· life ·

We’ve just returned from a holiday in Anglesey, staying in the same cottage that we used last year. We were incredibly lucky with the weather, and had a near-miraculous (for Wales) three consecutive days of sunshine and no rain. The Thursday was particularly Mediterranean (you can see the evidence in my Flickr set), and after we returned from a lovely walk on Holyhead Mountain I decided to go for a swim in the sea.

The late afternoon sun was still warm, and it made everything the colour of honey. The tide was out and the sea was very calm and smooth. I set off from the cottage in my swimming costume, a towel wrapped sarong-style around my waist and waded through the sea of marram grass to get to the beach. When the tide is out, the sand is firm and gently ridged like the palate of a yawning cat. I left my towel and sandals on a rock and walked over a huge expanse of sand to reach the water’s edge. The beach here slopes so gently (at least at first), that you feel as if you could walk to the horizon and still be only thigh-deep in the sea.

I don’t like swimming in warm seas — something feels deeply wrong about it — but the seas around Wales don’t let you down in that respect. The water was sharp and cold. I know that the best way to get into cold water is to submerge yourself immediately and get it over with, but I’m not that brave. I tend to wade in slowly until the water is near the top of my thighs, and then wait for the waves to come and cover more of me. Once I’ve got over the gasping-with-shock phase1, I dive in properly.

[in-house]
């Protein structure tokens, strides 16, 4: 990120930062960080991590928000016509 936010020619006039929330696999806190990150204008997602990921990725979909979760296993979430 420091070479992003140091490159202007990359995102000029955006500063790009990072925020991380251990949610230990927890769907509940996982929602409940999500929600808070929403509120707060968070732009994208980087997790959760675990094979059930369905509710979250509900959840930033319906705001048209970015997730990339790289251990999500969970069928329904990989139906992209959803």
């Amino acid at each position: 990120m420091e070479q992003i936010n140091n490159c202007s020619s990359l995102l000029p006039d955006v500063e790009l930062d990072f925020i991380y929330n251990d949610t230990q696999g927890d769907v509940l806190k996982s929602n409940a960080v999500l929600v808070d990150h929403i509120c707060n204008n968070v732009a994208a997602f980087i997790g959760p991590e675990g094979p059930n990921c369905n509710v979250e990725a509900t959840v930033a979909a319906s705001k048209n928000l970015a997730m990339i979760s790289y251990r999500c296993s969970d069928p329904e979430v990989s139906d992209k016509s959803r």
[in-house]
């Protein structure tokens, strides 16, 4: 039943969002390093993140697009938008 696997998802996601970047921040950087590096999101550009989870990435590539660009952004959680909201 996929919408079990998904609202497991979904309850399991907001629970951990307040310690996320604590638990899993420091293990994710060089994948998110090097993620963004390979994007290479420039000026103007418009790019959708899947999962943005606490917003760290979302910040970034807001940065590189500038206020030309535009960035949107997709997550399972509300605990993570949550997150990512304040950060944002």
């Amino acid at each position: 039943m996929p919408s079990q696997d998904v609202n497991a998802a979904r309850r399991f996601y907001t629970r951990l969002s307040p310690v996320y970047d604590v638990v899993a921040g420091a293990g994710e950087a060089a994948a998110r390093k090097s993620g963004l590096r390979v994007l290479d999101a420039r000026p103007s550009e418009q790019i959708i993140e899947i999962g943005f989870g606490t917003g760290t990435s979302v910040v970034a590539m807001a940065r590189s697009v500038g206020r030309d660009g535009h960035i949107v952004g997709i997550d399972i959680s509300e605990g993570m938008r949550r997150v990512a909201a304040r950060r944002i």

The shallow water was beautifully clear, and I could see the sand on the bottom illuminated by golden ripples of light. As I performed my signature slow and stately breaststroke with a slight screw-kick, I watched my wedding ring flash in the sunlight under the water. I thought about its brother, The Lost Ring, and wondered wryly if my ring was signalling to its counterpart, wherever it is in its snug bed of soil. I find that I can smile about it now. There’s still a residual tinge of sadness, but it’s the kind that sharpens the focus of happiness.

As I swam, the exercise began to warm me a little, but the water was still cold. The sun’s warmth on the goosepimpled skin of my arms and back was wonderful, and I revelled in the delicious contrast of temperatures. After swimming for a while, I played in the little waves, body-surfing and letting the movement of the water roll and turn me. I floated on my back and stuck my toes out of the water, so that they became small pink sails on the horizon.

Eventually — reluctantly — I got out. I usually feel a bit self-conscious wearing my swimming costume, and scurry for my towel to cover up. However, for some reason this time it didn’t bother me at all. I pulled myself up to my full Hobbit height and walked slowly up the beach, beaming ecstatically at everyone I passed. I was a tiny figure on a huge expanse of sand and sea and yet I felt as tall as an Ent, with my roots in the sand and my crown in the sky.

  1. I tend to wait until the ninth wave, just because I like Kate Bush so much. ↩︎